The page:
Tacoma - Masters champion Jordan Spieth enjoys slipping on his green jacket while watching television around the house, but he says winning the first Grand Slam of his career isn't going to change who he is.
The 21-year-old American showed he can shine on the brightest stage at The Masters in April, rolling to a record-setting triumph after being runner-up in 2014.
"I put it on last week," Spieth said Monday of the jacket which traditionally goes to the winner of the first major of the season.
"Why? Just to make sure it was still in the case. No, I was just watching TV and wanted to slip it on, just kind of felt like it.
"Why wouldn't I put it on, to be honest with you?"
Spieth became the second youngest Masters champion behind Tiger Woods and the first player since Raymond Floyd in 1976 to post a wire-to-wire victory.
Spieth is seeking another Grand Slam win this week at the 115th US Open which begins Thursday at the par 70 Chambers Bay course in the US Pacific Northwest.
Spieth has played 16 PGA Tour events this season and along with his two victories he has three runner-ups and nine top ten finishes.
The Texan is the most promising American at his age since Woods, but you can't tell that from talking to him. Winning the Masters isn't going to make him complacent or give him a big head and don't even think about calling him the next great American hope.
"I don't put a title on myself as the American guy," he said, following his practice round at Chambers Bay on Monday. "I don't think much of titles. I just try and work towards the next goal.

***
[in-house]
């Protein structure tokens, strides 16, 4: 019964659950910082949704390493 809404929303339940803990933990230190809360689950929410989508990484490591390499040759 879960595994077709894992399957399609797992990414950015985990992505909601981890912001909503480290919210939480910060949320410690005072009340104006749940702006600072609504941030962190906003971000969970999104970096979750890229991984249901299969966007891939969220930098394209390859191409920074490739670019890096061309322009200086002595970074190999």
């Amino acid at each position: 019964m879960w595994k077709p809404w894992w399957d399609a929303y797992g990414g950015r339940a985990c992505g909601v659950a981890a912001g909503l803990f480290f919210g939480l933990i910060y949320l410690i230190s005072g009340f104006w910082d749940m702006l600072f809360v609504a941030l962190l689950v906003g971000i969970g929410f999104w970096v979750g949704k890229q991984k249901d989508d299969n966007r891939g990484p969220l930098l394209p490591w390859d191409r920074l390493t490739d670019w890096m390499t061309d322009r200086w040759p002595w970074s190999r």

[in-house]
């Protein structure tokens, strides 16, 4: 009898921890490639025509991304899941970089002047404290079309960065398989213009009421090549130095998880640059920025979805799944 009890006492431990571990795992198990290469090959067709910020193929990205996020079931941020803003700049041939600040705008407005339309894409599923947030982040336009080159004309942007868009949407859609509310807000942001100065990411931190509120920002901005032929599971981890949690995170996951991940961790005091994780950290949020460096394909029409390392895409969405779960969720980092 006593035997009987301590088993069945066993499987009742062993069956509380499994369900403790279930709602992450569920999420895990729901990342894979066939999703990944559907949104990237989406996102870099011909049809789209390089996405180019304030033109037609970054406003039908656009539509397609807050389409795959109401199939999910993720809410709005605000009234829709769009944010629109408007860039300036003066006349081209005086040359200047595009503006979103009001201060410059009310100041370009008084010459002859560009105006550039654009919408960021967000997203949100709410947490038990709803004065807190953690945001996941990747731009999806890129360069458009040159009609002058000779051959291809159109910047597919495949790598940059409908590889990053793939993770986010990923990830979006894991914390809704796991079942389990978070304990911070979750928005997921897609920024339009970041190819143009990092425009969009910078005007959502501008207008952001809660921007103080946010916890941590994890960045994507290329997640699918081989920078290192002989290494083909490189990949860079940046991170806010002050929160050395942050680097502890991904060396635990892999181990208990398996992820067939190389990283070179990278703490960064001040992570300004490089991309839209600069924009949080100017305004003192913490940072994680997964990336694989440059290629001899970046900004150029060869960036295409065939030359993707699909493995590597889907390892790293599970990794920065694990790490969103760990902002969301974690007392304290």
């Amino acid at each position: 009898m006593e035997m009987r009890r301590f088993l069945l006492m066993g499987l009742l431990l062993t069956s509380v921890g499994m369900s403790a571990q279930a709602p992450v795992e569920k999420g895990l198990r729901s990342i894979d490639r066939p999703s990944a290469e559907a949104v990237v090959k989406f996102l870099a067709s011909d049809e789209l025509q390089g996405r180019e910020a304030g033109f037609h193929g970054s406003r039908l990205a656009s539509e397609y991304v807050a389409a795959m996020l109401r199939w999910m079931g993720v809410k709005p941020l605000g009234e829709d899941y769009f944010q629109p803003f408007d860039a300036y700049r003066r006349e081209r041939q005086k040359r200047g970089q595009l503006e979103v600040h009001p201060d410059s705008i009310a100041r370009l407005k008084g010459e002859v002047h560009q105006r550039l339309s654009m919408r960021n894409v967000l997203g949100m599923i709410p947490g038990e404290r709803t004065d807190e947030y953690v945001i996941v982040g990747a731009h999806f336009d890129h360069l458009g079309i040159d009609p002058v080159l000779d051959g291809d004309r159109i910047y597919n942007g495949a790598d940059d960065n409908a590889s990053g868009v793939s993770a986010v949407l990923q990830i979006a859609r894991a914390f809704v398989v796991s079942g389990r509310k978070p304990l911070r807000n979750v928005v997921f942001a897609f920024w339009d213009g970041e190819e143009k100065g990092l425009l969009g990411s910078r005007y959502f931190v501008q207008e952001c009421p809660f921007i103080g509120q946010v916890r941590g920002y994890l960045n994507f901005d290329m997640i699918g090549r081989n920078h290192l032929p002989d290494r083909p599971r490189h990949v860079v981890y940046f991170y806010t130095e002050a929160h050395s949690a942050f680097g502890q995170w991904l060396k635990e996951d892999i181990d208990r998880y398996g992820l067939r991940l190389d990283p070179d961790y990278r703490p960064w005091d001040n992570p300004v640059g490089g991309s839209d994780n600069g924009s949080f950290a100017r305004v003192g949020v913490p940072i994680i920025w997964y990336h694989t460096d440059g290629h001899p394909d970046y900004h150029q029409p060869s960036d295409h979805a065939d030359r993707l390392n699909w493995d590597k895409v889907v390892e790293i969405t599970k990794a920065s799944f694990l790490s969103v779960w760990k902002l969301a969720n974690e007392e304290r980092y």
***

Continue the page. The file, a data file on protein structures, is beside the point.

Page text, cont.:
"I don't look at myself or my game much differently since The Masters.
"It was a life-changing event for me off the course. On the course, when I get inside the ropes, I don't feel any different.
"And I've got another goal. My goal this week is to give myself a chance to win again and see if we can duplicate what we did two months ago."
While Chambers Bay will be a mystery to all but a handful of the players, Spieth does have an ace up his sleeve - his caddie, Michael Greller, is from the Tacoma, Washington area and worked at Chambers Bay before carrying Spieth's bag on the PGA Tour.
"I feel like if there's any advantage, it would be towards us with his knowledge of the place," Spieth said of Greller.
"It's going to help driving the ball, sight lines and understanding when things get firm he's going to know where it would run off to a little better.
"Off the tee it's really going to help. Into greens, I don't think he's seen where the pins are going to be and he's certainly hasn't seen the greens the way we're going to play them this weekend. So we're going to have to adapt to that."
Spieth played a couple of practice rounds so far and likes what he sees but agrees with most that Chambers Bay is a sturdy test.
"I was kind of going in with a blank slate, learning from Michael," he said. "I got two really good solid rounds in. I really enjoy the layout. I think it's going to be a fun challenge... might be slower rounds of golf, given the size of the greens and the difficulty of the course."
Spieth said he feels good about his first half of the season and is ready to make it even better in the second half.
"There are certainly a lot of goals left for the year. It's never even crossed my mind to let it kind of sink in that it's been a great year, and that it would be a great year at the end.
"If I didn't do anything the rest of the year, I'd be pretty frustrated at the second half.